1-III-13. Let the wise man merge speech in his mind, merge that (mind) into the intelligent self and the intelligent self into the Mahat. (Let him then) merge the Mahat into the peaceful Self.

1-III-14. Arise, awake, and learn by approaching the exalted ones, for that path is sharp as a razor’s edge, impassable, and hard to go by, say the wise.

1-III-15. By knowing that which is soundless, touchless, formless, un-decaying, so also tasteless, eternal, odourless, beginningless, endless, subtler than Mahat and constant, man is liberated from the jaws of death.

A Hindu Teacher’s Translation

According to Gupta,4 Yama’s explanation is a succinct description of Hindu metaphysics, and focuses on the following points:

  • Yama said [in 1-II] there are the two life paths: pleasant/attractive and good/transcendental.
    • Pleasant/attractive, which is the path of material pleasures that tempts humans, leads to death.
    • Good/transcendental, which is the path of spiritual bliss, leads to immortality.
    • By a process of detached thinking, the clear minded choose the path of immortality and the muddle headed fall for the path of pleasure and eventual pain and death.
  • The sound Om! is the syllable of the Supreme Spirit
  • The self is the same as the omnipresent Supreme Spirit. Smaller than the smallest and larger than the largest, the self is formless and all-pervading.
  • The goal of the wise is to know this self.
  • The self is like a rider; the horses are the senses, which self guides through the maze of desires.
  • After death, it is the self that remains; the self is immortal.
  • Mere reading of the scriptures or intellectual learning cannot lead to the realization of self.
  • One must discriminate the self from the body, which is the seat of desire.
  • Inability to realize Brahman results in one being enmeshed in the cycle of rebirths.
  • Realization of the self leads to liberation from the cycle of life and death

Universal Message

Preparing this essay has been an adventure for me. What I refer to as the Trans-Survival Hypothesis and its Implicit Cosmology represents a model of reality which I believe represents current science and understanding gleaned from transcommunication.6 It is exciting to me that the Katha Upanishad very closely agrees with that cosmology.

While I had considered the Hermetic teaching and John 14 of the Bible, I had never looked at Hindu philosophy, mainly because of its convoluted terminology. After reading the Katha Upanishad, I took a close look at my prior understanding that religion was thought to have begun in the Hindus valley as it evolved from Arian philosophy. Now I see that the philosophy contained in the Upanishads probably originated millennia earlier in Egypt as the same source attributed to Hermes.

Here is a brief translation of the Katha Upanishad in terms of the Implicit Cosmology:

1-III-3 describes the avatar model used to describe the relationship between mind and body. In this model, mind is described in three parts: personality is the normally unconscious core intelligence which provides purpose; mind is the normally unconscious functional areas supporting perception and expression; and, Self is the conscious aspect of who we are.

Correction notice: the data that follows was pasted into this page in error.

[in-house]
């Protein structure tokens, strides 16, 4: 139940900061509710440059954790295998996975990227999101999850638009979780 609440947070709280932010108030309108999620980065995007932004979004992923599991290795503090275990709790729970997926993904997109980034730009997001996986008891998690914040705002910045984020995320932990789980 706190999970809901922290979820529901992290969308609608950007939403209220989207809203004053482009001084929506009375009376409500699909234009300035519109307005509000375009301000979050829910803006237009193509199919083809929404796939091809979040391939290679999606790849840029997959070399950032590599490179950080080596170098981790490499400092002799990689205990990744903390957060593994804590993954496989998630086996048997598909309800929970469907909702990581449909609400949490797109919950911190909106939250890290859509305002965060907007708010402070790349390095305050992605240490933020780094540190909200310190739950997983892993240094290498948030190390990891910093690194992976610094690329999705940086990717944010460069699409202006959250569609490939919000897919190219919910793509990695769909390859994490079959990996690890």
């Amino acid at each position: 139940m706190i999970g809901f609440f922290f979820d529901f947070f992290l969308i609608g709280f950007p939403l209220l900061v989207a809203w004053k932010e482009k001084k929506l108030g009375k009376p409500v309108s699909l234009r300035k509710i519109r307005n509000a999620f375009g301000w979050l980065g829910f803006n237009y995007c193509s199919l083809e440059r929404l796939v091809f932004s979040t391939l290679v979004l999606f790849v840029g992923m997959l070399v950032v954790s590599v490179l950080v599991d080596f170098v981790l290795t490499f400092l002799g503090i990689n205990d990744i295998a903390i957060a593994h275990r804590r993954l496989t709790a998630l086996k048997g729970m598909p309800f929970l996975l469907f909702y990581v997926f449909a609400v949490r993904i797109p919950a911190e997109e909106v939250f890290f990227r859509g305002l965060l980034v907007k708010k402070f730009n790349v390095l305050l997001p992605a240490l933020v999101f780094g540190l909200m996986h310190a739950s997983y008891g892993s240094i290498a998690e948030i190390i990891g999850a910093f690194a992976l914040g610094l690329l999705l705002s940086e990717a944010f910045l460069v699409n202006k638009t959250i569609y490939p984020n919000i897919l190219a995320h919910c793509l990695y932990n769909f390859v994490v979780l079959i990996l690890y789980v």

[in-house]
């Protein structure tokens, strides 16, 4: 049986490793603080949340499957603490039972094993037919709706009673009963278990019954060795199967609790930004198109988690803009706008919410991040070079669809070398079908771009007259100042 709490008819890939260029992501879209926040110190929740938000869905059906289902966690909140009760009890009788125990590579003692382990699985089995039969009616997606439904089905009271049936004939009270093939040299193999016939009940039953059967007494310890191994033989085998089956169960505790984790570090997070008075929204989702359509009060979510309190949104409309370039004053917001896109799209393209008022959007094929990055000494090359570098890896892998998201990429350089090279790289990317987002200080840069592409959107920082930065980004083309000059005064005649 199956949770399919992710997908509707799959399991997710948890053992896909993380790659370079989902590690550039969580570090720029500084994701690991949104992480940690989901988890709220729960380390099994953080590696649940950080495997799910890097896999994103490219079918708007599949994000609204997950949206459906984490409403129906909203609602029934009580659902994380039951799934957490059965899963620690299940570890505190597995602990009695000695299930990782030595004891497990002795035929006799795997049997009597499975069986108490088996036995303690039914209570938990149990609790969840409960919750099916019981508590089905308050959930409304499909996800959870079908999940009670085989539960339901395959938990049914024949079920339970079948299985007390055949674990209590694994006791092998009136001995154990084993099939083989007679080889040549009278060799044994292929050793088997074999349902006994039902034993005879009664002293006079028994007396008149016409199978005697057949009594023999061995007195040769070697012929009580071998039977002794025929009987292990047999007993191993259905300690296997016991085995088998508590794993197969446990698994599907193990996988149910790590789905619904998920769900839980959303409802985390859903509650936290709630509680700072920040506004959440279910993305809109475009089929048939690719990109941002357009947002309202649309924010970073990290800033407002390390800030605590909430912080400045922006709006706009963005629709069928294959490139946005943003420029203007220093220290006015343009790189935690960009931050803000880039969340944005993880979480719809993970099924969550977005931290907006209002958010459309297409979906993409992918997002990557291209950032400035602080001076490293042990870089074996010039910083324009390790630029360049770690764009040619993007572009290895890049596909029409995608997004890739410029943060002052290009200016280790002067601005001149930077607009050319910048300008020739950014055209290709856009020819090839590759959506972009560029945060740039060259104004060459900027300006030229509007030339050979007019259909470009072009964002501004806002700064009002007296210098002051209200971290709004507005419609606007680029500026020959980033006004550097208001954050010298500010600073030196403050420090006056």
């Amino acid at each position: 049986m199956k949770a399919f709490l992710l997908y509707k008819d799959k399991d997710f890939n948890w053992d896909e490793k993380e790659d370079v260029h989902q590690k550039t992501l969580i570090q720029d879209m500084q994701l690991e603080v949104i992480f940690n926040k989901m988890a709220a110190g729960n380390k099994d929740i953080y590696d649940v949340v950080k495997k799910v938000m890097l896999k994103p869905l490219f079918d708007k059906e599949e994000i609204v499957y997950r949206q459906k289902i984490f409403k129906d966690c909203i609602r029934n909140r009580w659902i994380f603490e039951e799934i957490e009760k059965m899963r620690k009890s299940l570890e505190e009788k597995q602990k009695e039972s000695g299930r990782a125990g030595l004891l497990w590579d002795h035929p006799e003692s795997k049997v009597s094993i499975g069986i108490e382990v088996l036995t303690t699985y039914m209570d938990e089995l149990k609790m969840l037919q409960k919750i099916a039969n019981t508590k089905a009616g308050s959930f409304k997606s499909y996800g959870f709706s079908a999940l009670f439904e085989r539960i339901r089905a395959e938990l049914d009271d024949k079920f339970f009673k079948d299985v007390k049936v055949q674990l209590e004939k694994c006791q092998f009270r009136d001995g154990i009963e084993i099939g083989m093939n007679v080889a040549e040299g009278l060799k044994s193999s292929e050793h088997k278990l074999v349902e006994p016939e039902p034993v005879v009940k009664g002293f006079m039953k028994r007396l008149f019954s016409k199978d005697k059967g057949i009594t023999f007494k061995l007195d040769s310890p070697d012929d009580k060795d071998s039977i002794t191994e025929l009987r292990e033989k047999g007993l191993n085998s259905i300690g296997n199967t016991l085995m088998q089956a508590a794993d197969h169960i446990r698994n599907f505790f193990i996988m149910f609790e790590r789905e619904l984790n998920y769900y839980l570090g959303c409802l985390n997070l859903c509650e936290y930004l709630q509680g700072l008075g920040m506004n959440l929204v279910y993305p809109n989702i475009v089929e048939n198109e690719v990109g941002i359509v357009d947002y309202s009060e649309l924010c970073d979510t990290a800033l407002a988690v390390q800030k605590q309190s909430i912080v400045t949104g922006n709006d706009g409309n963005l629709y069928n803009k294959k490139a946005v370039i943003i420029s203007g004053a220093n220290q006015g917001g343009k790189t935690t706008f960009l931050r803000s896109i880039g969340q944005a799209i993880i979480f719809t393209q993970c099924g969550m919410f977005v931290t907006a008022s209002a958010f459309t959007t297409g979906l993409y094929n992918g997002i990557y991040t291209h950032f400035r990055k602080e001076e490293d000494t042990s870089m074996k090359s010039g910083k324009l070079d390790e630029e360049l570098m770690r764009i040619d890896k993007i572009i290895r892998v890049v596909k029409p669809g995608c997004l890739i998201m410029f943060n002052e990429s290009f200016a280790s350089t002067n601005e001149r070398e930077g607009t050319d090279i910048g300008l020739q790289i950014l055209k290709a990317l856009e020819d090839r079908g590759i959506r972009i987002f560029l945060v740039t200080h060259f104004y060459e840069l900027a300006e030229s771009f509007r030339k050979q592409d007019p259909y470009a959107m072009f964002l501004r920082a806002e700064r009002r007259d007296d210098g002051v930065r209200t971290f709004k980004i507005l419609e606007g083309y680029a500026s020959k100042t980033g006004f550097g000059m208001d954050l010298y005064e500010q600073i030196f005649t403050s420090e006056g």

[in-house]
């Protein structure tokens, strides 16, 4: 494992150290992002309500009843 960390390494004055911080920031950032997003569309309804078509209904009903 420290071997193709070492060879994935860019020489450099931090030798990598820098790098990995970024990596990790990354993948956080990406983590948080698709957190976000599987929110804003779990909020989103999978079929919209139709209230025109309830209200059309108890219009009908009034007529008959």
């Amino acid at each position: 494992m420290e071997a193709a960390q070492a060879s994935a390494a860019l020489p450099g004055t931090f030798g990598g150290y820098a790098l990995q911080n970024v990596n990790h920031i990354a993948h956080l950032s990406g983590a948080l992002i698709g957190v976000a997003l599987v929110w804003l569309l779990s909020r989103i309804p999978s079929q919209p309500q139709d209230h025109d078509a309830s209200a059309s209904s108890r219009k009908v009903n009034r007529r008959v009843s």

In this model, the intellect is conscious self’s expression of intention which can be thought of as one of two steering influences on normally unconscious mind. The second steering influence on mind is the urge or spiritual instinct to gain understanding expressed by personality.

What the world looks like to self is managed in normally unconscious mind as worldview, which is populated by cultural influences, prior understanding gain by the self-personality life field and human instincts. Worldview represents Self’s personal reality: Self’s perception of the world emerges into conscious awareness from the normally unconscious mind process which considers and translates environmental influences based on worldview.

1-III-5 and 1-III-6 refer to the conscious influence of discerning intention on normally unconscious mind. This is the foundation concept of mindfulness.

1-III-7 and 1-III-8 refer to the results of consciously applying accumulating understanding to discerning actions. This is the foundation concept of spiritual seeking.

1-III-9: Supreme state of Vishnu refers to self-realization or self-knowledge. This line tells us that mindfulness and conscious seeking may lead to the form of understanding we think of in contemporary terms as spiritual maturity.

1-III-10 and 1-III-11 describe the characteristics of Source. This is the all is one concept of a universal infinite intelligence, rather than a human-like god. Source manifests in the following ways:

  1. In the avatar model, which is also described by the chariot analogy of the Upanishad, that which is sensed is transformed into subtle information able to be processed by the even more subtle mind.
  2. The personality-mind-self complex or life field is subtle and not seen with the physical senses.
  3. Personality, as the core intelligence of the life field, is that which is immortal and which is subtler than mind. (Here I would argue that the life field integrates personality, mind and conscious self. In this way, personality is the source of purpose, conscious self is the experiencing aspect of personality and mind is the functional aspect of experiencing.)
  4. Mahat refers to the origin or Source of creation, which is even more subtle than its aspects represented by the life field.